Practice Area: Bankruptcy / chapter 7

Chapter 7 Bankruptcy Lawyers
in Jacksonville, FL

What Is Chapter 7 Bankruptcy?

The most common bankruptcy filed in the United States is Chapter 7. Those who are allowed to file a Chapter 7 Bankruptcy in Florida and around the country include companies, married couples, and individuals. A Chapter 7 Bankruptcy is designed to wipe out all of a person’s unsecured debt, such as credit cards and medical bills.

How Do I Qualify For Chapter 7 Bankruptcy?

To qualify for this, a person must have a low disposable income over the last 6 months. Those who earn too much money, or have excess disposable income, may be required to file a Chapter 13 Bankruptcy or find a way to lower their income, instead. In Florida, a debtor must pass a Bankruptcy MEANS test, which means the debtor’s family income cannot exceed the average family median income in your geographic area.

What Happens After I File For Chapter 7 Bankruptcy?

Once a bankruptcy is filed in Jacksonville or the Middle District, a trustee is appointed to administer your Chapter 7 Bankruptcy. This bankruptcy trustee is responsible for selling a debtor’s nonexempt property. If the debtor does not own any nonexempt property, his or her creditors will receive nothing. This type of bankruptcy is designed to help low-income debtors climb out of debt. The type of property generally targeted includes luxury items such as new TVs, appliances, electronic equipment, and expensive cars.

In a Florida bankruptcy, residents are not allowed to use the Federal Bankruptcy Exemptions. Some argue that Florida has some of the best bankruptcy exemptions in the country for homeowners. Florida residents must instead use Florida’s specific bankruptcy exemptions.

Florida's Specific Bankruptcy Exemptions Include The Following:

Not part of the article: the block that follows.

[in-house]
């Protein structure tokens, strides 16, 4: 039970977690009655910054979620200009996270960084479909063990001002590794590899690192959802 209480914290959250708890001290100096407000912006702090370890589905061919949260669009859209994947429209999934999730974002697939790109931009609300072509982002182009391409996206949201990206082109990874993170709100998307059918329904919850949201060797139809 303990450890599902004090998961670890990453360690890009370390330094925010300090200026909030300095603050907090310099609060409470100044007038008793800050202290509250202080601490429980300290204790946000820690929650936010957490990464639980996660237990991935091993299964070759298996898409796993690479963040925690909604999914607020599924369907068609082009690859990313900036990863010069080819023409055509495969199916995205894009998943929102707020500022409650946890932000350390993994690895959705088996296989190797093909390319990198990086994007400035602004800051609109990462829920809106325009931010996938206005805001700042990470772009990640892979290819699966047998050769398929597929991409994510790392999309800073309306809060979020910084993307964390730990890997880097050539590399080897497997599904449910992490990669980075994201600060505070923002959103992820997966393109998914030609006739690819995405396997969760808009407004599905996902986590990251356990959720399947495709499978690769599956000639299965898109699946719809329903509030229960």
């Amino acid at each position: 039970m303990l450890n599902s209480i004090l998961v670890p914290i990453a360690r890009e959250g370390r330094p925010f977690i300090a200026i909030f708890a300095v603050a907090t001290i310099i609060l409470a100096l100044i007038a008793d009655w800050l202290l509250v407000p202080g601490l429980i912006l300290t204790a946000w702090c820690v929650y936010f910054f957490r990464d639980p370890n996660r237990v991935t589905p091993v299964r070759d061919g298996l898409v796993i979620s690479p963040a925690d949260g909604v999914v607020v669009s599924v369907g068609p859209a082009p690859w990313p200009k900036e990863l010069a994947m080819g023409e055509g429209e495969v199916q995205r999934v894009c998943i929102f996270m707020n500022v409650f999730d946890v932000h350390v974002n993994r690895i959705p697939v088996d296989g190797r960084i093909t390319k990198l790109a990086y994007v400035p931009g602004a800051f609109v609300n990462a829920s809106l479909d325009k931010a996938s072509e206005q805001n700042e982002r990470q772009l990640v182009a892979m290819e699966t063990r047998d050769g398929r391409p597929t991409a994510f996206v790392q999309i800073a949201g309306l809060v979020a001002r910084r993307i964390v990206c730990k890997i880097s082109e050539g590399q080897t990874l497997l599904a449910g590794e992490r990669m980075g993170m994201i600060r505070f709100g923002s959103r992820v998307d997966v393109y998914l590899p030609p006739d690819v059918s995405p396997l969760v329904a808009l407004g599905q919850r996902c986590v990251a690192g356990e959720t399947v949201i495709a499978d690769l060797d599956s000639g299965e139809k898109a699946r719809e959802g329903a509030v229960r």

• Florida’s homestead exemption: Allows debtors to exempt an unlimited value in that person’s homestead property. In order to qualify for this exemption, a debtor must have owned the property for at least 1,215 days prior to filing their Chapter 7 Bankruptcy. The homestead exemption is limited to $146,450 for those who cannot meet this requirement.
  • Personal property, bankruptcy exemption of $1,000: Includes such items as jewelry, furniture, art, and electronics up to a total of $1,000.
  • If a debtor does not use Florida homestead exemption, they can take personal property, bankruptcy exemption of up to $4,000.
  • Other bankruptcy exemptions include prepaid medical savings accounts, prescribed health aids, and educational savings.

The Automatic Stay Rule For Chapter 7

Upon filing either a Chapter 7 or Chapter 13 Bankruptcy, an automatic stay is put in place for 120 days. This means that creditors cannot try and collect from you. The automatic stay will remain in effect until one of the following things occur:

A creditor petitions the court for relief from the Bankruptcy’s automatic stay and the court enters an order granting it;

You receive a discharge in your bankruptcy case; or

Your case is dismissed.

However, certain debts are not affected by the automatic stay. These debts include child support, alimony, and other similar debts. If there is a breach of the automatic-stay, we aggressively pursue any violation to help you recover damages.

Contact us today to schedule a free, confidential consultation with a Jacksonville bankruptcy lawyer to see what options may be available to you. During the consultation, an experienced Jacksonville bankruptcy chapter 7 lawyer will carefully review the facts of your case and help you choose a course of action that is best for your individual needs.

We'll get through this together.

Our clients say it all.

Due to medical reasons I was really struggling financially. As much as nobody ever wants to file for bankruptcy, I had no choice. But I'm thankful I gave Tom a call. He walked me through exactly what I needed to do and was a reassuring voice all along the way. I'm now getting my life back on track and I couldn't be happier. Thank you Liberty Law for all of your help

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